I've recreated the blanket pattern, and I offer it for free at the end of the story. (Sign up to follow my blog and be among the first to know whenever I post a new free pattern!)
THE CAT WITH NO PURR
... Along the way, my friend Rose and I met Dee and Charlie, a married couple who temporarily adopted us by letting us park our van in front of their small adobe house. It was nice to have access to indoor plumbing for a change.
They lived in a dusty, hilly neighborhood that had seen better days but had not abandoned all hope. My impressions of the place--grey adobe, grey and dusty winding dirt roads--are forever greyed by the grey-blue light of the dusty dusk as we drove up their hill for the first time.
We were all hanging out in the living room one morning when we heard a growl. A flash of grey and white feral fur leaped in through an open window and darted into the kitchen.
When Rose and I yelped in dismay, Dee said, "Oh, that's just the neighbor's cat."
Charlie said, "He sneaks in to eat our cat's food. We leave the window open for him because we feel sorry for him."
We trooped toward the kitchen to see.
Charlie and Dee told us that the neighbors hardly fed the cat anything except, once in awhile, some rice and beans. Maybe that was all they had. Maybe that was the best they could do. But we were pretty sure cats weren't meant to be vegetarians. Rose and I were vegetarians and we liked rice and beans, but we weren't cats. We couldn't help feeling sorry for this one.
Maybe the neighbors expected this cat to catch mice and rats, birds and lizards; maybe that was his job. But according to Dee and Charlie, he was hungry all the time.
He wasn't much more than a kitten, really. Maybe he just couldn't catch that many mice. He was just a juvenile delinquent with a bad temper who growled all the time and would bite anyone who came too close. He never let anyone pet him and he never purred.
Our friends told us that the neighbors' little boy would chase the cat around the dirt yard, catch him, and swing him around and around by his tail. Sometimes the neighbors would hit or kick the cat.
But this cat didn't cower or mew or whine. Instead, he growled and spat and fought. He learned how to run, how to hide, and how to mooch food from Dee and Charlie.
Screw the lizards, he no doubt thought, there's free grub in a bowl next door.
He was one tough, smart, teenaged cat.
To add insult to injury, the neighbors had named the cat "Fluffy." This clearly had nothing to do with his personality and probably put him in an even worse mood, though, to be fair, his tail was long and fluffy, possibly from being swung around and around by it.
Obviously, something had to be done.
So we catnapped him.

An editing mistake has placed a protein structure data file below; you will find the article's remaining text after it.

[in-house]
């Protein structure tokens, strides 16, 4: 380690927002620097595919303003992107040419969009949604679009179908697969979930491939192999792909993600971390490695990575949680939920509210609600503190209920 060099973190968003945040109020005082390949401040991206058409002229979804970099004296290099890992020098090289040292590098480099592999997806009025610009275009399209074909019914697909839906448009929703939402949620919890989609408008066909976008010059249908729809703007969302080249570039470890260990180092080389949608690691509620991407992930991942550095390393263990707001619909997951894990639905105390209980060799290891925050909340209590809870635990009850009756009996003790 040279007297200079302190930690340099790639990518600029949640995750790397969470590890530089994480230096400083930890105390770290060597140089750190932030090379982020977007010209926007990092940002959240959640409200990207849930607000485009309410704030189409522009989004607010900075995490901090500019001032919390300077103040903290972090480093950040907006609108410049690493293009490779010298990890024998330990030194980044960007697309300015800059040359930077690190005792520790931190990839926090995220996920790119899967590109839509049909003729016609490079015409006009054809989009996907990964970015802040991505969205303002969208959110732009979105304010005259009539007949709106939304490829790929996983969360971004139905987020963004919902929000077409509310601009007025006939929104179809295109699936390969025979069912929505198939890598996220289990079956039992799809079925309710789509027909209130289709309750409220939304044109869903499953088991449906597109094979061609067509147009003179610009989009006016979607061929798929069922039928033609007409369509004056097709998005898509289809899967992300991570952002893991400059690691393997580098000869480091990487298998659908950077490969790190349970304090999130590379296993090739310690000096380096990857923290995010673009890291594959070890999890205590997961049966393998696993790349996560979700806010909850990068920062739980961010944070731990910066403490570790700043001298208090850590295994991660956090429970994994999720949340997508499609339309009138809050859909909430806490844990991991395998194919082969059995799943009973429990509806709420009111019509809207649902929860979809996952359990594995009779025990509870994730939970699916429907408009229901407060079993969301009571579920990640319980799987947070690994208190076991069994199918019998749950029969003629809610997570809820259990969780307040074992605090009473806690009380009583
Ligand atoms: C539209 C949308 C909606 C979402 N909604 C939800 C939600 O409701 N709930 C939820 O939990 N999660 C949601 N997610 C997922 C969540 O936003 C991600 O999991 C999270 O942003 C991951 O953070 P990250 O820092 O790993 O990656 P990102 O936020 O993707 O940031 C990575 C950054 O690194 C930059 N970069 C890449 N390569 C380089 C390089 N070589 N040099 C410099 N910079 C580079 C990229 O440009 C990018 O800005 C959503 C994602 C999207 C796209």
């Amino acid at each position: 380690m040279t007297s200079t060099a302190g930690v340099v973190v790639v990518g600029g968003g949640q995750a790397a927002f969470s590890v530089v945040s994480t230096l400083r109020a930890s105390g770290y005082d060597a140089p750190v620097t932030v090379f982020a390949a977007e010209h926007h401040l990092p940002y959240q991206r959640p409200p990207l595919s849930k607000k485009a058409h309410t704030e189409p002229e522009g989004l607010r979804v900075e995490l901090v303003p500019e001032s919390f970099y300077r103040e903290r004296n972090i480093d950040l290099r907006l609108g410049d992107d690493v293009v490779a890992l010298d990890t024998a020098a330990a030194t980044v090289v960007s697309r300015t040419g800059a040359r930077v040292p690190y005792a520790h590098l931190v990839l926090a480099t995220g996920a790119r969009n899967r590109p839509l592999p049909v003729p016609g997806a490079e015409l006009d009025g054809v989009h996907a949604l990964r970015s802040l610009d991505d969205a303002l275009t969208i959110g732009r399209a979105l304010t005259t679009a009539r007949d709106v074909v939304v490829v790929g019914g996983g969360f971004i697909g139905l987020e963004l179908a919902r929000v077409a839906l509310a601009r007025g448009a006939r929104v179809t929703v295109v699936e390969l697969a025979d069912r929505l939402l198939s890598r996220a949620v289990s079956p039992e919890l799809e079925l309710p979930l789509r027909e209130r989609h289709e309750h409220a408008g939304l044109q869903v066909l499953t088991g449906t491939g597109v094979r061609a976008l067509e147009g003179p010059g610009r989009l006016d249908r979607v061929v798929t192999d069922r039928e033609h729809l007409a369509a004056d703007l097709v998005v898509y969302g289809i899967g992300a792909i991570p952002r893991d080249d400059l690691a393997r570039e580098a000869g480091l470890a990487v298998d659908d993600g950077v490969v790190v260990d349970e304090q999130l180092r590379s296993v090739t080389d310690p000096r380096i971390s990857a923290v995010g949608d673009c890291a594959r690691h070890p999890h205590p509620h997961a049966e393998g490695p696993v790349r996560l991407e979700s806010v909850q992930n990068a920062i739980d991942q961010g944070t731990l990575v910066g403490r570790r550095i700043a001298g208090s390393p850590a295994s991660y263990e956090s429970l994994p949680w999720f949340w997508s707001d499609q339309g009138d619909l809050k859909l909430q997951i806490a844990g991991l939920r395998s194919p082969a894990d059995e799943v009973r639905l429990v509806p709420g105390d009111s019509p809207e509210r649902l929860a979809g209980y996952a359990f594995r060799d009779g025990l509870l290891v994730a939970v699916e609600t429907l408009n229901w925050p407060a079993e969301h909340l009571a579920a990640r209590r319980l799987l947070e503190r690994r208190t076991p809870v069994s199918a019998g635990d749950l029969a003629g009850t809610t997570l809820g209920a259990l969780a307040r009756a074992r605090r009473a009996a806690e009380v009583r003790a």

Early the next morning, on our way out of town, Rose and I grabbed the cat when he snuck in to steal food, and he did not thank us. He snarled and hissed and scratched and bit. Bleeding, we plopped him into our van on top of my three-shades-of-green crocheted blanket.
The next thing we knew, his snarl-spit-hiss morphed into a startled stare. Then this juvenile delinquent cat started kneading his paws back and forth, nuzzling the blanket as if it were his long-lost mother.
We gunned the motor to our van and drove off into the West like heroes.
He was a dark and stormy cat. We named him "Monsoon."
When we fed him--real cat food, naturally--he still hunched over it and growled, and stared at us with unblinking eyes, and wolfed the food down, or lioned or tigered it down, as if ravenous on the plains of the Serengeti in a famine with no rain. But we never gave up on him, and as the weeks passed, he grew calmer, until sometimes he would even let one of us pet him for a second. His fur was softer than velvet.
Then he would whip his head around and clamp down on the offending petting hand with his needle-sharp teeth or his razor-sharp claws.
"Quick! Where's the blanket?!" we'd say, and we'd toss him onto it again. As soon as his paws hit that crocheted blanket, he'd start kneading and nuzzling. It was like turning on a light switch, how quickly he changed.
One day, while safely nestled in his blanket, he let me pet him a little longer than a second, and when he lazily turned his head to bite me, he didn't bite very hard, just enough to warn me, to keep me on my toes. He batted my hand with his paws, but he kept his claws tucked away. Then he slowly lowered his eyelids over his bottomless black eyes, and he purred.
© 2012 Reyna Thera Lorele
FREE PATTERN: MONSOON'S BLANKET
This pattern also appeared in the 2012 Crochet Calendar.
Finished size: 36” x 45”
Gauge: 14 dc = 4 inches, 6 rows = 4 inches
Pattern repeat is a multiple of 2 + 1 (plus 3 for your beginning chain, which becomes the first double crochet of the first row.)Materials needed:
Worsted weight yarn as follows:
400 yards Color A
300 yards Color B
300 yards Color C
H hook or size to get gauge
With A, chain 121.
Row 1: dc in 4th ch from hook and in every ch across.
Working in front loops only on all rows:
Row 2: Ch 3 and turn. Dc in next st and in each st across.
Row 3: Repeat row 2.
Rows 4 and 5: Change to Color B and repeat row 2.
Row 6: Ch 4 and turn. Skip next st, dc in next st, *ch 1, skip a stitch, dc in next st*, repeat from * to * across.
With color C, repeat rows 4, 5, and 6.
Continue repeating rows 4, 5, and 6, changing colors as you go, until blanket is about 43” long (7 repeats total of entire color sequence). End by repeating row 2 three times with color A. Do not finish off.
Chain 1, sc evenly around blanket, doing 1 sc in each st on the top and bottom of the blanket, 2 sc in each dc on the sides, and 3 sc in each corner. Finish off. Weave in ends. Donate!
© 2010 Reyna Thera Lorele
If you like this free pattern, you might also like this elegant one, the River's Edge Ripple, or this playful one, Granny Paints the Town.